So I would be surprised if we couldn't make that case, and let me say that it is not just the Bank. We are a component in the program that is essentially led by WHO, the U.N. AIDS Initiative and our work with other U.N. agencies. So it wouldn't be them just beating up on us; they would, in fact, be looking at the whole of the community, and I think we've had some success.
On the Roll Back Malaria campaign and on tuberculosis, the Bank itself has a very active program in both of those areas. We are not underestimating the huge cost annually of malaria and of tuberculosis and particularly the new strains of tuberculosis, which are particularly virulent in Eastern Europe, and I think there, too, I could tell them that amongst the projects which the Bank has been engaged in, these have been amongst the most effective.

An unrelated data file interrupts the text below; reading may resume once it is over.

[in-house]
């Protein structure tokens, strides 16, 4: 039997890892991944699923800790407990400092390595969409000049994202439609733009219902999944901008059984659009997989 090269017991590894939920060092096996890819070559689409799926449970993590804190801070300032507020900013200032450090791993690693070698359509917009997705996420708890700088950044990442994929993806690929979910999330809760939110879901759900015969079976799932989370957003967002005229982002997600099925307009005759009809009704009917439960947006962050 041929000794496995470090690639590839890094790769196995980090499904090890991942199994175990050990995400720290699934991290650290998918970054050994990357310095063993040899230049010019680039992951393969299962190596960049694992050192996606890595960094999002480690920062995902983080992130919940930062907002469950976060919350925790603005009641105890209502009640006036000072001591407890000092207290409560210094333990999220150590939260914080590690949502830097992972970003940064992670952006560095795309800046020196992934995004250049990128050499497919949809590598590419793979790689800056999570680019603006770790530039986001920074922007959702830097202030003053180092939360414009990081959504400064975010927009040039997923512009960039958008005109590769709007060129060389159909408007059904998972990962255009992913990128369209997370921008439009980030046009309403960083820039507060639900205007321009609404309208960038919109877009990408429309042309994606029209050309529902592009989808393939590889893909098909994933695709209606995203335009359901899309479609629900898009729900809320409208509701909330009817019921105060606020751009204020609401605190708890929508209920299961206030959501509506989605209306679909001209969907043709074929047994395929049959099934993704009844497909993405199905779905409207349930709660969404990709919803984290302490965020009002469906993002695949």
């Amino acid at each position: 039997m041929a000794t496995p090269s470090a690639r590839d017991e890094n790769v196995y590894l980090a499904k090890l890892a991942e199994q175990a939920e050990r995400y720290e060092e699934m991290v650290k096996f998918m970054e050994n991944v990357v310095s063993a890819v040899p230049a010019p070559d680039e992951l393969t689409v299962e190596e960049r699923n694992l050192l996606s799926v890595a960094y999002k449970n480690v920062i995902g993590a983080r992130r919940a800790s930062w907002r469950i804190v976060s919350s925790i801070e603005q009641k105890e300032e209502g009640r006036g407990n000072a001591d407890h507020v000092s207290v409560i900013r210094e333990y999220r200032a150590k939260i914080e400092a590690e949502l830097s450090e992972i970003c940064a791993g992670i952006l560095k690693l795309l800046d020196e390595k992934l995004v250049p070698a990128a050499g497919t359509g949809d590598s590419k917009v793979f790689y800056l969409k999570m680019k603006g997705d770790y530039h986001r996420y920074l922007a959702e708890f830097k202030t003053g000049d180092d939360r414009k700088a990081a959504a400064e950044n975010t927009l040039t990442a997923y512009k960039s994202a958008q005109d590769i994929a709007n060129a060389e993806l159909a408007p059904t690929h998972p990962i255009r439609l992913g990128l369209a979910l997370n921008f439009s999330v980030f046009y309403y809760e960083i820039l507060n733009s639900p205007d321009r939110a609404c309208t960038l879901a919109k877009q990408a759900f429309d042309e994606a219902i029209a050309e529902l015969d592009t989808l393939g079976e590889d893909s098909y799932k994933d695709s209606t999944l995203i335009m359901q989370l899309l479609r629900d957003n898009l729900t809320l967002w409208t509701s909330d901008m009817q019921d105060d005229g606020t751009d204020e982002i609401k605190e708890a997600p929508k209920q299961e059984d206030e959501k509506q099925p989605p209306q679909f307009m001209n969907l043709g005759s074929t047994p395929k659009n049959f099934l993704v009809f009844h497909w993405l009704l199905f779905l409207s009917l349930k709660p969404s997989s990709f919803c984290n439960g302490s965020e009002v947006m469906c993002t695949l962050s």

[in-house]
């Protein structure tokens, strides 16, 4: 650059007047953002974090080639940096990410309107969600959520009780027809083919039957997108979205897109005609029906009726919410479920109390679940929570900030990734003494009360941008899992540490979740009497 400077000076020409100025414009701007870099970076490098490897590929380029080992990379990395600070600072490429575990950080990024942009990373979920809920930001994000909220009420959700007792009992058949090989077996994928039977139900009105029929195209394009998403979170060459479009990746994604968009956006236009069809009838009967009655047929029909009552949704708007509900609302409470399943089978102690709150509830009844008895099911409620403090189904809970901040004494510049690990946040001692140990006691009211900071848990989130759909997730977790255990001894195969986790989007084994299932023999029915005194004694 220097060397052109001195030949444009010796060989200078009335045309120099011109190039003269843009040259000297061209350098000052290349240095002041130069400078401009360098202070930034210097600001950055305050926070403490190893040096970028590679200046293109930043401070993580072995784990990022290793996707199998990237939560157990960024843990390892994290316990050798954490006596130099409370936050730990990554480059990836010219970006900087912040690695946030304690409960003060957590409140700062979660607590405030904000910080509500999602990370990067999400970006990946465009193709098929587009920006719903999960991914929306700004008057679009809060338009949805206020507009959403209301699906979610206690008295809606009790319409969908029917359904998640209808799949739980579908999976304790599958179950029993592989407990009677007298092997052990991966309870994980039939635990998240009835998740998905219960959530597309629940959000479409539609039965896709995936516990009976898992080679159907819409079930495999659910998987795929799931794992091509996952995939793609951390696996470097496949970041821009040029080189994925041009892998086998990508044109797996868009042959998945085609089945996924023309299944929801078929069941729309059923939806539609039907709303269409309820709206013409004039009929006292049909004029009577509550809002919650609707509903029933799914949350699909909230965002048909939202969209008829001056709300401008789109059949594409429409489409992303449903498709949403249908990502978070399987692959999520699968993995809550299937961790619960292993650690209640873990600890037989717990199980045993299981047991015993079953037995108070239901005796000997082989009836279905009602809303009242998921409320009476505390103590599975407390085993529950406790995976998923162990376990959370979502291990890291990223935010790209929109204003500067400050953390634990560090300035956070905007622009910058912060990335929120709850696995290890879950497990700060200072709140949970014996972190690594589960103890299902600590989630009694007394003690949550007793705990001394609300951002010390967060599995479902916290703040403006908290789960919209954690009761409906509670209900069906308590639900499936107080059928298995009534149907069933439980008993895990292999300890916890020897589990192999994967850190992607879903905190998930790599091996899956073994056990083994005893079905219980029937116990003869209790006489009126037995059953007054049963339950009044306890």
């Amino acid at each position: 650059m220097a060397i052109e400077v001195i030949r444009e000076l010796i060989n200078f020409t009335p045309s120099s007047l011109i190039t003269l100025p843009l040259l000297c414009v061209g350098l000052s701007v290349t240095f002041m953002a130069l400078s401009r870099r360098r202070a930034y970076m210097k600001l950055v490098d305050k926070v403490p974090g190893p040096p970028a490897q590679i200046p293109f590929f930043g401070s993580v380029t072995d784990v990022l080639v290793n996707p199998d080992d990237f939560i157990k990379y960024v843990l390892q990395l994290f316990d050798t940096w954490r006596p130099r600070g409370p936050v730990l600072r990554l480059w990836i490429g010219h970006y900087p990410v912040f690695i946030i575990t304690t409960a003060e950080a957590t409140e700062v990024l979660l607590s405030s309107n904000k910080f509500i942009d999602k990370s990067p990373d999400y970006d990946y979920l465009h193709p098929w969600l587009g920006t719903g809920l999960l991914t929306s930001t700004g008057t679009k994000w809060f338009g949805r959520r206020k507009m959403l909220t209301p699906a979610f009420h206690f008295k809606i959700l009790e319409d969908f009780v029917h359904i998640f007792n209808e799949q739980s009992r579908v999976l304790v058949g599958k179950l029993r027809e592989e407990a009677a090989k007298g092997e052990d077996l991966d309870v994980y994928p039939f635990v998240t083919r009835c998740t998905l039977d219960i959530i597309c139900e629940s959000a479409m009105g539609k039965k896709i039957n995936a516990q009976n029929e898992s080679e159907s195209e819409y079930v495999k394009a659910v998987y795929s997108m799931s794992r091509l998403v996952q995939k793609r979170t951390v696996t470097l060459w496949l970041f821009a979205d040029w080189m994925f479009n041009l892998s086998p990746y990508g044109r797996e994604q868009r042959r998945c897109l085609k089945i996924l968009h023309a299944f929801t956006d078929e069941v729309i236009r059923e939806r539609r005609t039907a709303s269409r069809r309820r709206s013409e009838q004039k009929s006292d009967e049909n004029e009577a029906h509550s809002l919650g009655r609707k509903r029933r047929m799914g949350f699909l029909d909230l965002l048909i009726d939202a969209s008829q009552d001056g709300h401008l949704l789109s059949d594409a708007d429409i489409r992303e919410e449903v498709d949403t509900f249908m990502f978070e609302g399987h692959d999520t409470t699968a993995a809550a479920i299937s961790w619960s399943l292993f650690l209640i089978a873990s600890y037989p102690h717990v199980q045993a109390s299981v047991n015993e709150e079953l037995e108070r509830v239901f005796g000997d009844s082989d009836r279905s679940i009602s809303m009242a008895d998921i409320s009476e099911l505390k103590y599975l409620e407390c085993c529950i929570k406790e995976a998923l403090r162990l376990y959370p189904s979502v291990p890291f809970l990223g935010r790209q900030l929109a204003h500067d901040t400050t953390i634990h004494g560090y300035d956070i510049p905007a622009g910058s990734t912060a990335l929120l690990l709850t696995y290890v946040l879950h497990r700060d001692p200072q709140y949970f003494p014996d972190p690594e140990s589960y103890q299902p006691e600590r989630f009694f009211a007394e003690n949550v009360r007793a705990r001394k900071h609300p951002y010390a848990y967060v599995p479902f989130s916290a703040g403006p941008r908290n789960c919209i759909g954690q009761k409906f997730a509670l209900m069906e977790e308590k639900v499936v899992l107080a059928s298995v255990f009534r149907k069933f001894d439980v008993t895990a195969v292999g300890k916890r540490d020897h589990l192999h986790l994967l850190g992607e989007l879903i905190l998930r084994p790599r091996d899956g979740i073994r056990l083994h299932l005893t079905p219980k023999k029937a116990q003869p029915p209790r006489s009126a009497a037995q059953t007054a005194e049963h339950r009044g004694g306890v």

So I would be surprised -- and no one raised with me, by the way, the question of performance on these matters. It was not discussed on the basis of if you can show us, as you say, if you can show us you can do it, we'll give you the money. If that was there, I missed it, because the discussions were assuming, so far as I could see, that we would get it done.
MS. ANSTEY: Thank you; yes, the woman there in the second row.
MS. WOOD: Thank you; Angela Wood, Bretton Woods Update.
I just wanted to pick up your work in middle-income countries. The communique talks about the Bank becoming more selective, and if you're increasing structural adjustment lending in middle-income countries, then, presumably, this money is going to be quite often used for financial bailout, in which case isn't the Bank just becoming a second-tier IMF? And if it's not, perhaps you'd like to give some examples of how the program in Turkey will be poverty-focused, given the fact that there's a huge social crisis there and social protest.